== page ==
New Class Unpacks Power of Podcasting
Anderson University students are plugging into podcasting.
Although podcasting has been around for a while, it has exploded in recent years as millions of listeners connect to podcasts on a seemingly mind-boggling variety of topics, covering every conceivable interest.
The trend may be due in part to our pandemic-imposed isolation a couple of years ago or even some of us who get screen-weary and are seeking forms of entertainment, education and edification that’s easier on the eyes.
Professor Bobby Rettew of the Anderson University College of Arts and Sciences created a class devoted to podcast creation. Rettew, who also owns his own agency, Rettew Creative, produces podcasts professionally for a variety of clients. At the start of fall semester, he launched a new course being offered by the Communication Department in the College of Arts and Sciences for students to learn about planning, creating, producing and marketing audio podcasts like the pros.
So, what’s special about this audio-only medium of podcasting?
“It’s easy. You can sit around, put it on and be doing your everyday menial tasks—cooking, cleaning, working. It’s just right there,” said Colin Calvert, a student in the podcasting course. “It’s helped me a lot on long road trips, family vacations… I’ll be going four hours away and have to have some form of entertainment. Music won’t do it for me all of the time so I enjoy listening to podcasts.”
Calvert, a sophomore from Spartanburg, South Carolina who is the announcer at AU Trojans games, is taking his passion for sports into “Questions and Athletes (Q&A),” a podcast where listeners get to know who student-athletes are when they’re not engaged in competition.
Podcasts offer a free forum for exploring all sorts of ideas. In her podcast, “Reasonable Faith,” Gillian Brown interviews students and professors and deals with questions about God that many in her generation have.
“I wanted to see if there was a way that I could reach out to them and say ‘Okay, how can we think about this logically rather than just saying we need to have faith?’,” said Brown, a double major in communication and theatre from Asheville, North Carolina. Brown admits to being nervous about the technical aspects of recording and editing, but praised Professor Rettew, saying, “He brought me in from an absolute beginner’s level and got me all the way to a finished product in one semester. So that was pretty cool.”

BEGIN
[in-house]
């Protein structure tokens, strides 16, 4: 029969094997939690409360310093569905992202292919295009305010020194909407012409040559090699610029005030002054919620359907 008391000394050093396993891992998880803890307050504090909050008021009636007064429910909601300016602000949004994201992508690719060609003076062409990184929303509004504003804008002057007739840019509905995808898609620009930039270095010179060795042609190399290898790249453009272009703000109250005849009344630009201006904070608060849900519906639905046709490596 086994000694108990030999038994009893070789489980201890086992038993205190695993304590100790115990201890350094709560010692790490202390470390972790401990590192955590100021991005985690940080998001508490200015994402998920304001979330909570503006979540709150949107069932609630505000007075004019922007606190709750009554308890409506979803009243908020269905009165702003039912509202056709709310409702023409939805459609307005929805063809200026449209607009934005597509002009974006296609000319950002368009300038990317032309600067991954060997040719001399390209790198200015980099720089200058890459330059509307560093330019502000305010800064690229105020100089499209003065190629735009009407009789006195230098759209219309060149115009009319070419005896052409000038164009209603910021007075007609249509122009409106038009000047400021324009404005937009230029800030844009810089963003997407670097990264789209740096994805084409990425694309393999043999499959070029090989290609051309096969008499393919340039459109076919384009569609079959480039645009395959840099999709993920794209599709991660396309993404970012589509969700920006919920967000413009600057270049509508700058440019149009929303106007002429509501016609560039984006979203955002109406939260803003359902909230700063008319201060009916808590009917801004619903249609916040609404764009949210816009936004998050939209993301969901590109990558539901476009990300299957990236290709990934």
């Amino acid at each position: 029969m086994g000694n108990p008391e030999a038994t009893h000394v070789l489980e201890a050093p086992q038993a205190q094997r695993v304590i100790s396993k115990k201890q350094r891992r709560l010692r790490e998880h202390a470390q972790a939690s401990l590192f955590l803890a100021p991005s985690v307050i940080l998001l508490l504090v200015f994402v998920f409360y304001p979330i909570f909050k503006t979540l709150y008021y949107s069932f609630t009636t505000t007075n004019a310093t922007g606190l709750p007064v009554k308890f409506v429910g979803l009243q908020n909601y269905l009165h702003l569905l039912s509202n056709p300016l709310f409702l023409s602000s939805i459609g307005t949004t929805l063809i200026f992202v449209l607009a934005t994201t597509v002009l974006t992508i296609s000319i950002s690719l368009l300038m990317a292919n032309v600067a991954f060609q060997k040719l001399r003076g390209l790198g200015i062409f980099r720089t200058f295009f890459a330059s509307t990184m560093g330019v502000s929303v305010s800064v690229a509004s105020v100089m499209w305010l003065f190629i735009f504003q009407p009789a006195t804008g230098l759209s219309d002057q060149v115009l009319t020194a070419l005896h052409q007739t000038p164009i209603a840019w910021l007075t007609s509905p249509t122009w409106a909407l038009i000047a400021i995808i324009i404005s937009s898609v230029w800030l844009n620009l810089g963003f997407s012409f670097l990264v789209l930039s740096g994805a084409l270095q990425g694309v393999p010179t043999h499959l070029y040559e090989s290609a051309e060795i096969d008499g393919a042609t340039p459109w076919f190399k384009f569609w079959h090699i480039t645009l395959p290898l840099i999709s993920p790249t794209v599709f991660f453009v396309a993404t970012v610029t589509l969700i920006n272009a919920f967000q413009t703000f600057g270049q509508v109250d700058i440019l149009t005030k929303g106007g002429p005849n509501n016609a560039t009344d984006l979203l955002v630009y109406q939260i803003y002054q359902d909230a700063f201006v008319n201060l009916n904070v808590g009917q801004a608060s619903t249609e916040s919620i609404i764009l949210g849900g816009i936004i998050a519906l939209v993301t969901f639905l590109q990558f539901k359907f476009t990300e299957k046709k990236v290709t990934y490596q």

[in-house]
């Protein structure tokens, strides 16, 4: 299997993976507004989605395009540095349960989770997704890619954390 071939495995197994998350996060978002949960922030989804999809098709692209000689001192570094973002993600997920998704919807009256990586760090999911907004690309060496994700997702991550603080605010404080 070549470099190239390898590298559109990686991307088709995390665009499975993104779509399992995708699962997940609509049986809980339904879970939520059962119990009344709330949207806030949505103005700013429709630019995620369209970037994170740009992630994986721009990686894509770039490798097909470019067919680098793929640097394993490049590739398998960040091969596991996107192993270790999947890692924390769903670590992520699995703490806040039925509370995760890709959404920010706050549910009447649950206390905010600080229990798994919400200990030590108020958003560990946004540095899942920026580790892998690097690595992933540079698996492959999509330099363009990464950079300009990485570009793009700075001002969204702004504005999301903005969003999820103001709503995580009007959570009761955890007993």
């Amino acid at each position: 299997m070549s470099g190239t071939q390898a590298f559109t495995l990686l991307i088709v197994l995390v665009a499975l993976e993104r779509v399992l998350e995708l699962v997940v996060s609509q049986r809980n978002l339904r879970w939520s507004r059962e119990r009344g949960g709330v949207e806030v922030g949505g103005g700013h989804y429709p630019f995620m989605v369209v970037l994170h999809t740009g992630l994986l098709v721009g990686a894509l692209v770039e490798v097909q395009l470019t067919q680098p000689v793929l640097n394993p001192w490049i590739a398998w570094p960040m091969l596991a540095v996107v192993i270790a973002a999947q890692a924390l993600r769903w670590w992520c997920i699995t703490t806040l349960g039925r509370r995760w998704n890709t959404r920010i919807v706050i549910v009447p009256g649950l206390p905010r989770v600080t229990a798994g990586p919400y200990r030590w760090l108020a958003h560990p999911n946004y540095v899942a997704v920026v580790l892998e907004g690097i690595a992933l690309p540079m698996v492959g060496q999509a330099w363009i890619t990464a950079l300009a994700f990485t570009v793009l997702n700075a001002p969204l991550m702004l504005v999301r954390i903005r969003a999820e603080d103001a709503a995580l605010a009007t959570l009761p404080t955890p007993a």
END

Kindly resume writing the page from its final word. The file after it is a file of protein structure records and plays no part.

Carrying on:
Emerson Courtney, a sophomore from Summerville, South Carolina, has been following podcasts for years and even started recording a podcast when she was 16. She says, “I think podcasting, out of all the other forms of communication, is just extra special because it feels more personal.” Courtney, a digital media and public relations major, has been creating her podcast “Becoming: Growing into Adulthood.” She interviews her guests, who include upperclassmen and various mentors, and also her own parents and grandparents about life advice in general.
Caroline Mason, a senior from Pennsylvania, wanted her podcast to resonate with others like her who grew up as “missionary kids” or “third culture kids.” She chose to name her podcast “See You Later,” partially as a nod to a phrase she grew up hearing, “It’s not a ‘goodbye,’ it’s a ‘see you later.’”
“It was all brand new territory for me. I listened to a lot of podcasts before,” Mason said. “This is my first time creating my own and thinking about ‘what do I want to say? This will be public, it will be online. Is it something I want out there in the world?’”
Students record interviews at the Chiquola Digital Media Studio in downtown Anderson (a fully funded 2022 A Day Cause) or on portable equipment. Much of the editing takes place in the Watkins Digital Media Studio at the College of Arts and Sciences.
These students are learning that creating podcasts is much more than just making recordings and posting them online. There’s much to learn about planning, writing, interviewing and editing. Also, once a podcast is online, students learn how to track audience metrics to gain insights on who’s listening.
Mason said, “We had to create a whole branding document at the beginning, so in terms of marketing, we’ve had to think through ‘how do we want this to be presented?’”
“I’ve learned everything from the ground up,” Courtney said, “how to record, use all of the equipment and edit, but also the soft skills of talking to people and working around other people’s schedules… I have to be the one to reach out and make it happen.”
A complete list of student-produced podcasts can be found here. Details about the majors offered by the Anderson University Department of Communication can be found online.